Whilst many distilleries have exclusive expressions only available for purchase by visitors, hand-bottling your own whisky directly from the cask at the completion of a distillery tour feels rather special. In essence, exclusives and hand-bottlings are oft-times essentially the same thing – a limited (by volume of the cask) cask strength, single cask release that you can only purchase at the distillery itself. However, there’s much more of a sense of occasion and excitement in filling your own hand-signed bottle. It becomes more than a keep-sake – it becomes a liquid memory of that moment in time.
The hand fill options at Bruichladdich distillery are particularly well-regarded – and in some cases quite desirable on the secondary market. There are usually two different expressions on offer for distillery visitors – one unpeated Bruichladdich and one heavily peated Port Charlotte. Delivered in 50cl bottles, these handfills are termed ‘valinchs’ – the name of the large copper gravity syphon you might have seen used to extract samples directly from casks.
Whilst a lot of distillery hand fills will invariable focus on ex-bourbon and ex-sherry, Bruichladdich have taken a much more holistic view to their exclusive DIY offerings – the variety of casks that have been on offer over the years has been almost mind-bogglingly broad – think of a cask type and predecessor liquid and Bruichladdich have probably at some point had a valinch of it.
The Bruichladdich and Port Charlotte valinchs are in effect a series – mainly because they both are sequentially numbered. It’s amazing what sticking a number on a label can do for its collectability, but, at least it also helps with longer-term identification. The Bruichladdich valinchs are termed the ‘Laddie Crew’ – each one named after a member of staff working at the distillery (rather cute and personal). The Port Charlotte valinchs are all termed ‘Cask Exploration’, but then have an additional Gaelic name – some refer to locations or distillery equipment and processes (Smachd Air Caileachd – Quality control), others are a little more esoteric (Cuan Dorcha – Light rain). There’s been 21 single cask PC valinchs to date – when you visit Bruichladdich, I strongly recommend you check out whichever is the next in the series at that time – they’re all rather interesting.
Today, we’re going to be looking at Port Charlotte Exploration 14 - Valinch Taigh-Bathair Bannaichte (Bonded Warehouse). This distillery valinch is an 11 year old that has been matured in 1st fill PX sherry for 11 years. It’s delivered at 51.7% ABV and was available for hand bottling at the distillery in May of 2017.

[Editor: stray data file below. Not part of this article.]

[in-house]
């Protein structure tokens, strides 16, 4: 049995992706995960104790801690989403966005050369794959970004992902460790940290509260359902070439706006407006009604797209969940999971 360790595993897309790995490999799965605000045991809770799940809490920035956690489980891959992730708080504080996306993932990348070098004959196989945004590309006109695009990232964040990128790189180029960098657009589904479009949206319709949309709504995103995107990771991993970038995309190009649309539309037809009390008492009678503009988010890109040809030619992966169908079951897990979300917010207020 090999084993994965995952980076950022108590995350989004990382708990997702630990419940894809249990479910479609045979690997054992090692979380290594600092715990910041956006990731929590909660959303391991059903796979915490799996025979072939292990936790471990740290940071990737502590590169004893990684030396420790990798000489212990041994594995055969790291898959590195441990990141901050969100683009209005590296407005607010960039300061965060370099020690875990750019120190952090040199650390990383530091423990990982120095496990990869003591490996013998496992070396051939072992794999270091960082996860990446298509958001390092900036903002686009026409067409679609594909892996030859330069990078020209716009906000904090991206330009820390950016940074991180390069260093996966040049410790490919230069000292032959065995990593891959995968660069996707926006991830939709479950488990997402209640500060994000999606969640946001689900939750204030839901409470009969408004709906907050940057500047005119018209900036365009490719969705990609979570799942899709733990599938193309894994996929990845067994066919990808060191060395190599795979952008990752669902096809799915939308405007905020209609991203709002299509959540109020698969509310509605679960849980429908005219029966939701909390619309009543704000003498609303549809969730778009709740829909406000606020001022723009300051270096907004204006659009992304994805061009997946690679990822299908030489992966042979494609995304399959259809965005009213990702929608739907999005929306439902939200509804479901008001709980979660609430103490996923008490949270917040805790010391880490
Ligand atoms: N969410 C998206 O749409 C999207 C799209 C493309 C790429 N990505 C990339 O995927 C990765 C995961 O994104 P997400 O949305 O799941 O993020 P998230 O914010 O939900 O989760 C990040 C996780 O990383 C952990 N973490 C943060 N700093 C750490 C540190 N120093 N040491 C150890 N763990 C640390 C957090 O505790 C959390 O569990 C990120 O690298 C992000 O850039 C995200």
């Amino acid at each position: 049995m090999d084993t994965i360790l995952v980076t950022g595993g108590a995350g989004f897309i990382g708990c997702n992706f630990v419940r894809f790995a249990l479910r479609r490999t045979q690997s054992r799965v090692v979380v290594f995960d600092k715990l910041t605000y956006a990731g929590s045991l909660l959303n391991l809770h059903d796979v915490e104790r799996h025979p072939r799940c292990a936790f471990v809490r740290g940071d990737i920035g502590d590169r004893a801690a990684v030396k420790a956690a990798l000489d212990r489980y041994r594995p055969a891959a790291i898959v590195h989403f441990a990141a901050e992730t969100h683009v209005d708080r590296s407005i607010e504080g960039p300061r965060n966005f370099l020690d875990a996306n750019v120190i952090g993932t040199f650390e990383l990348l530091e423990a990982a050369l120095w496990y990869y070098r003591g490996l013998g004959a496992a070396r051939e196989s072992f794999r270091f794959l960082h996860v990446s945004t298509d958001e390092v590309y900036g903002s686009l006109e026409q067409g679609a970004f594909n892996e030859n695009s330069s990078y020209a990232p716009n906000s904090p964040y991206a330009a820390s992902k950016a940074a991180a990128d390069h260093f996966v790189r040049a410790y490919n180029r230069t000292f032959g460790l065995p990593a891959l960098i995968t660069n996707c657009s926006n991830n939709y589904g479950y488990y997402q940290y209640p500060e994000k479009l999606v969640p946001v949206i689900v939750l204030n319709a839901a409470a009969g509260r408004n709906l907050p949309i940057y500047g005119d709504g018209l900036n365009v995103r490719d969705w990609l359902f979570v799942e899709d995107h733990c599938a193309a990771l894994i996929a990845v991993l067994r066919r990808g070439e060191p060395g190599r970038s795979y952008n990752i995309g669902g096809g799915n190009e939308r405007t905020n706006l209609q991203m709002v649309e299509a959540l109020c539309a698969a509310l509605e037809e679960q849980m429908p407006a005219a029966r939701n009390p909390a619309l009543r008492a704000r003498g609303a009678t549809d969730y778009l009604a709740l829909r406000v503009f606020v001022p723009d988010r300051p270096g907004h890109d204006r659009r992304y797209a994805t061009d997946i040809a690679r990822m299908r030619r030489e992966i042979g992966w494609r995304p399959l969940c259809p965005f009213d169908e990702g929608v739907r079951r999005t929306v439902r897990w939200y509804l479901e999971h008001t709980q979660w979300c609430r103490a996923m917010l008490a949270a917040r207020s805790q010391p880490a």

Nose: Intense rich, smoked and sherried nuttiness. The PX influence here is unmistakable - sumptuous heavily reduced berries, plums and damsons are joined by rum-soaked raisins, figs and a *lot* of walnuts. There’s plenty of peat smoke here (It’s a Port Charlotte bottling after all) – it too is rich and sweet, feeling like a merger of smoked red fruits with a touch of bicycle tyre, farmyard and camphor. The addition of water cuts through much of the concentrated sugariness – introducing both salinity and minerality. At this point there’s a fair amount of coastal quality here, without the overall profile and sweet smoke being overall denuded.
Taste: Completely full on – this is big and ballsy. The arrival is exceedingly rich and packed full of viscosity – this lends the whisky both structure and weight. Toffee, burnt caramel and cooking pan sugars marry with orange peels, apples, poached pears and sour plums. Behind this sits the flavours of a smouldering wood fire – charred logs, ashy embers – one the one hand surprisingly natural tasting, but on the other, supported by melted rubber, engine oil and coal dust. There’s just a touch of struck match in the back palate –ever so slightly flinty. Reduction pushes salinity forward – brine and salted caramel. It also transposes the peat smoke – still sweet, but now less charred, more ashy and chalky.
Finish: Long, sweet, salty and smoked – red fruits, chocolate, salted caramel and pervasive mineral smoke.
This PC Valinch bottling is simply massive. Not only are the flavours pronounced and penetrating, but they’re also very nicely defined and supportive of each other. The end result is exceedingly syrupy and sweet – I preferred this reduced from 51.7% ABV not because of the strength, but because of how rich and saccharine it felt throughout the experience (your mileage may vary). Nevertheless, this is quite excellent – big, bold and packed full of sweet peat flavour – I’ll be keeping an eye out for this at upcoming auctions.
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